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He Graduated In '91 And Still Hangs Out With The Art Teacher Who 'Changed My Path'

Floyd Nordwick and Rhode Montijo met when Montijo was a student in Nordwick's art class at Tokay High School. (Sabrina Sanchez for KPCC)
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When Rhode Montijo was a student at Tokay High School in Lodi, he took every art class Floyd Nordwick offered. When he ran out of classes to take, Mr. Nordwick created a new one so kids like Montijo would continue to have space and a place for creating.

Montijo graduated in 1991 and has spent his professional life since in the arts, co-creating the animated web series "Happy Tree Friends," and writing and illustrating children's books, including Cloud Boy.

And now, Mr. Nordwick has many of the books Montijo illustrated. One of them - part of The Gumazing Gum Girl series - is dedicated to him.

"I remember one time, I went through one and I said, I've studied every one of these illustrations and I cannot find any drawing mistakes on any of these. I thought I'd have to be the art teacher to the end here," Nordwick said. "It's just amazing to see all the buds of the flowers in bloom ... and remembering this little freshman kid who came into my classroom."

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All these years later, the two still have a close friendship - even though Montijo has since moved to Southern California.

So when Montijo heard we were looking for stories about influential art teachers, he wrote in to tell us about how Mr. Nordwick changed his path by encouraging him to pursue art professionally, and how he still visits him.

We tagged along to one of Montijo's recent visits to Nordwick's house. Here's what they chatted about.

This conversation was full of laughter and tears, and has been edited for length and clarity. You can also listen to it as it aired on our radio station, KPCC (though, fair warning: you may tear up, too - I did!)




Nordwick: They tell you when you're in college that if you are an art teacher, your own work will suffer. And that's true. I really couldn't paint seriously until I retired. And then I started back painting again.

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As an art teacher, you are constantly giving out of your talent, thinking of ways to help your students, guiding them, showing them different ways to do things. And it's true - any art teacher - it saps their creative energy because you're giving it out to your students.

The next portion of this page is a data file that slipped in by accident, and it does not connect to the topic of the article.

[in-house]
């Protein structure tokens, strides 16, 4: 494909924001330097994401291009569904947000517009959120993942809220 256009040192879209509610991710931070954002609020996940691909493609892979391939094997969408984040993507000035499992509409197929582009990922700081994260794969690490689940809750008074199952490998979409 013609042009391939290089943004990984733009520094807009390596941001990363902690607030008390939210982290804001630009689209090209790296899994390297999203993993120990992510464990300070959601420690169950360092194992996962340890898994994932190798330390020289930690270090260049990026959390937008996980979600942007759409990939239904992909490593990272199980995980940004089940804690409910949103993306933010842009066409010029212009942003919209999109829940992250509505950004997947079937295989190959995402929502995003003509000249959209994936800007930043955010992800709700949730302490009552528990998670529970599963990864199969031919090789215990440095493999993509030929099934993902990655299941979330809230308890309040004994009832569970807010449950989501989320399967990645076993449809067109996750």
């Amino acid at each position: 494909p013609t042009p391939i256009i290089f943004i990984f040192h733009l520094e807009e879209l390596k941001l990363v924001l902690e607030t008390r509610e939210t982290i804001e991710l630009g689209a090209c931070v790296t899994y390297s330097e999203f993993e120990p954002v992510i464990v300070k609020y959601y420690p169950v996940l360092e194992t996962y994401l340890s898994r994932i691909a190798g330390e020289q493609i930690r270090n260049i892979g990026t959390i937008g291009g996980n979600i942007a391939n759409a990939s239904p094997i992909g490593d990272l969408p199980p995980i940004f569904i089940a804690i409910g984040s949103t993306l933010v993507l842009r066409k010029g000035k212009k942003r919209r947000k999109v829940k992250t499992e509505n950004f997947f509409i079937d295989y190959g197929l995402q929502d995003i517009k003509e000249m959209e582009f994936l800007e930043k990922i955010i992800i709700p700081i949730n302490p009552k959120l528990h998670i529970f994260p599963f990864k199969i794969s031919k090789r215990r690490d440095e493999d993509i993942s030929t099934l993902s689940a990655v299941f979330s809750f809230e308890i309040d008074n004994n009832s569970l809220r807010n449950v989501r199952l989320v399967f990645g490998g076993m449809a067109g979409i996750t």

Montijo: It's a sacrifice.

Nordwick: Well, in a way it's a sacrifice, but it's certainly worth it ... And another thing is my students' talents are far beyond my talent. I'm a mediocre artist, but my students really have exceptional talent.

Montijo: No, Floyd's just being --

Nordwick: -- Good, now argue with me (laughs)

Montijo: -- Floyd's being too humble. He's super talented. It was a treat when he'd bring his personal work [to class].


Montijo: I was called into my counselor at the time, and they were prepping people for college. And they pulled out a paper that I had filled out in junior high. It asked me back then what I wanted to be, and I had answered "a mechanic." But, I knew nothing of cars. I mean, I can draw a car (laugh)

And they said maybe you could go to the career center and take --

Nordwick: -- A vocational test.

Montijo: And I answered all the questions as truthfully as I could, and I think what it said I wanted to be was a marine biologist (laugh)

I can't even swim ... so I left that counselor meeting disillusioned. I'm like, what am I going to do? And you said, "have you thought about going to art college?" And I said, "art college? There's no such thing ... You mean you draw for every class?"

Nordwick: Well, then I phone California College of Arts and Crafts. I got the registrar, and I told him, "I'm an art teacher at Tokay High School, and I have this student who's absolutely gifted in art. And, what can you do?" So they gave Rhode a freshman year semester scholarship.


Montijo: When I'd come visit, I remember when you said, "You can call me Floyd. I'm not Mr. Nordwick. You can call me Floyd." ... I remember that was a big deal.

Nordwick: Because we do not have a teacher-student relationship

Montijo: That's right, but I still learn a lot from you ... Even when I was dating. Floyd was like, "You know, life's too hard to go at it alone." And -- which side of the brain is it that artists think with?

Nordwick: Remember, left brain is language. Right brain is art.

Montijo: There you go. So he's like, you've got to find someone left brain because --

Nordwick: Yes, we don't need two right-brained people together, that's for sure. That's funny Rhode, but it is true.

Montijo: For me, it ended up being true.

Nordwick: I think people in the arts have a tendency to fly at times. And I've always told my students, you know, be creative, but please keep one big toe on the ground. And you can fly. But you must keep contact with the earth.

Montijo: That's right. Now that you say that, I remember --

Nordwick: You remember that.


Montijo: Floyd, I've tried to share with you many times how you've changed my path. I had no idea that this kind of world was out there, so you opened up my world, and all these things I got to experience - because of you. I thank you. I love your friendship, and your support, and I know teaching isn't easy ... It's a gift, and I appreciate everything you did for me, and I know you helped others as well ...

One of the biggest things is that art makes me happy, so by you presenting me this world, you gave me all this happiness.

Nordwick: Well, I feel blessed. I feel blessed.

This story also aired on KPCC.

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